Medication dosing regimens are often determined by cohorts of normal weight participants, raising questions about their applicability to patients with obesity in whom clearance and volume of distribution (Vd) may be substantially different. Weight-based dosing guidelines often do not specify the use of Actual Body Weight (ABW) versus ideal (based on height and sex) or adjusted (typically between actual and ideal) weight estimates (Barletta and Erstad 2022) and multiple additional factors impacted by obesity must be considered for appropriate dosing. Further, equations to estimate lean body mass are not reliable in critically ill patients when compared to computed tomography as the gold standard (Moisey et al. 2017).


Multiple additional factors influenced by obesity must be considered for appropriate dosing, such as the presence of diabetes that can lead to glomerular hyperfiltration, or hepatic steatosis that may decrease the clearance of hepatically metabolised medications. In addition, association with one or more organ dysfunctions (e.g., acute kidney injury), may complicate dose selection.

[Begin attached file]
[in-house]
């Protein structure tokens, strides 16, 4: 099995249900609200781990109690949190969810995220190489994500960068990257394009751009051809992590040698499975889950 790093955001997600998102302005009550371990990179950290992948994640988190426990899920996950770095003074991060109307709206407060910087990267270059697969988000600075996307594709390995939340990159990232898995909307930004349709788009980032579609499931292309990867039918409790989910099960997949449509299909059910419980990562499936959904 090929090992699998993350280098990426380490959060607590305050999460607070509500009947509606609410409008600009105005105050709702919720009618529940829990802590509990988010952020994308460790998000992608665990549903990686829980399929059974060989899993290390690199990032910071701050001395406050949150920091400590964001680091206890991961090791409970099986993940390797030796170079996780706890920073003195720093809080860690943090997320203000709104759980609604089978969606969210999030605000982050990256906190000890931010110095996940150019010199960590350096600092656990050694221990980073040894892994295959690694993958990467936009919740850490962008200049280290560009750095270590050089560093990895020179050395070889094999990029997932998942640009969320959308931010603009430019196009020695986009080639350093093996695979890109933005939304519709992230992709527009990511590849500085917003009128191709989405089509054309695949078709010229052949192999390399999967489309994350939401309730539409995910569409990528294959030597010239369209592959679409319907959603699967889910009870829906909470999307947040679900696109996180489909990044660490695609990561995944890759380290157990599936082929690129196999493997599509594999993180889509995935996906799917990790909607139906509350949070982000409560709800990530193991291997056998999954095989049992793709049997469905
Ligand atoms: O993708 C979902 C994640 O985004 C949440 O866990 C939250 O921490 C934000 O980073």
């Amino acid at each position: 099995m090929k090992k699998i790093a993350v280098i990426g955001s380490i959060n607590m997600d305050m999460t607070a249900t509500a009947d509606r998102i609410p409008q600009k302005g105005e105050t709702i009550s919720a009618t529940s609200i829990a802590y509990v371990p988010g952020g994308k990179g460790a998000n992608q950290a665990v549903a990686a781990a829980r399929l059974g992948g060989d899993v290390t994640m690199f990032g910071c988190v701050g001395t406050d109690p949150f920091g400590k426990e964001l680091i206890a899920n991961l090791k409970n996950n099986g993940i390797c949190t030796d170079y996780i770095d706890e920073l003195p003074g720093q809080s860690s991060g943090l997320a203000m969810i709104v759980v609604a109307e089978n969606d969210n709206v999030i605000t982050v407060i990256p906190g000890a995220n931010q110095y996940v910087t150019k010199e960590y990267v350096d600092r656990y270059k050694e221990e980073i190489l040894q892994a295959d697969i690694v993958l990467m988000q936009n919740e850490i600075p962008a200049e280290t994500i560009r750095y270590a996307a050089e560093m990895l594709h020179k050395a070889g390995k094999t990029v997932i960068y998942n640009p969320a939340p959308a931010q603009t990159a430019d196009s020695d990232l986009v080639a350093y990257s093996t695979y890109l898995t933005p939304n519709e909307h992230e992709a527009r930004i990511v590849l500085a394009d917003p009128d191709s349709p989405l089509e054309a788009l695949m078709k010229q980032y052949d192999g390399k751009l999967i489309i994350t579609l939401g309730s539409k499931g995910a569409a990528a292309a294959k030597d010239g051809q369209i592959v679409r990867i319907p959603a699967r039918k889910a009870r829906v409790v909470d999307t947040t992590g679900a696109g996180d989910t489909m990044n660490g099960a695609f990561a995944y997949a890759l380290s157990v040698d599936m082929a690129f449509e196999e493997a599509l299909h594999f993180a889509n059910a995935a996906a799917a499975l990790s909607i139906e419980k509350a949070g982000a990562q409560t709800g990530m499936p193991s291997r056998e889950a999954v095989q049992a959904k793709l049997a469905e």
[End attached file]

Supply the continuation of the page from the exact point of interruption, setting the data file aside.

Vd, calculated by dividing the total amount of drug in the body by the plasma concentration, is influenced by medication lipophilicity, molecular size, and protein binding, which alter a drug’s ability to move between blood and tissues. Therefore, lipophilic medications may have a larger Vd in patients with obesity, requiring higher loading doses (Barletta and Erstad 2022). Furthermore, these medications have increased elimination half-life explained by multicompartmental pharmacokinetic model with redistribution phenomena before elimination.




Therapeutic Adjustments

Erstad and Barletta (2020) recently proposed a review of the literature based on drug dosing in ICU to develop recommendations for patient with severe obesity (i.e. BMI ≥ 40 kg/m2) in the areas of analgesia, sedation and delirium. Three major therapies were studied for analgesia: opioids, non-opioid analgesics, and ketamine.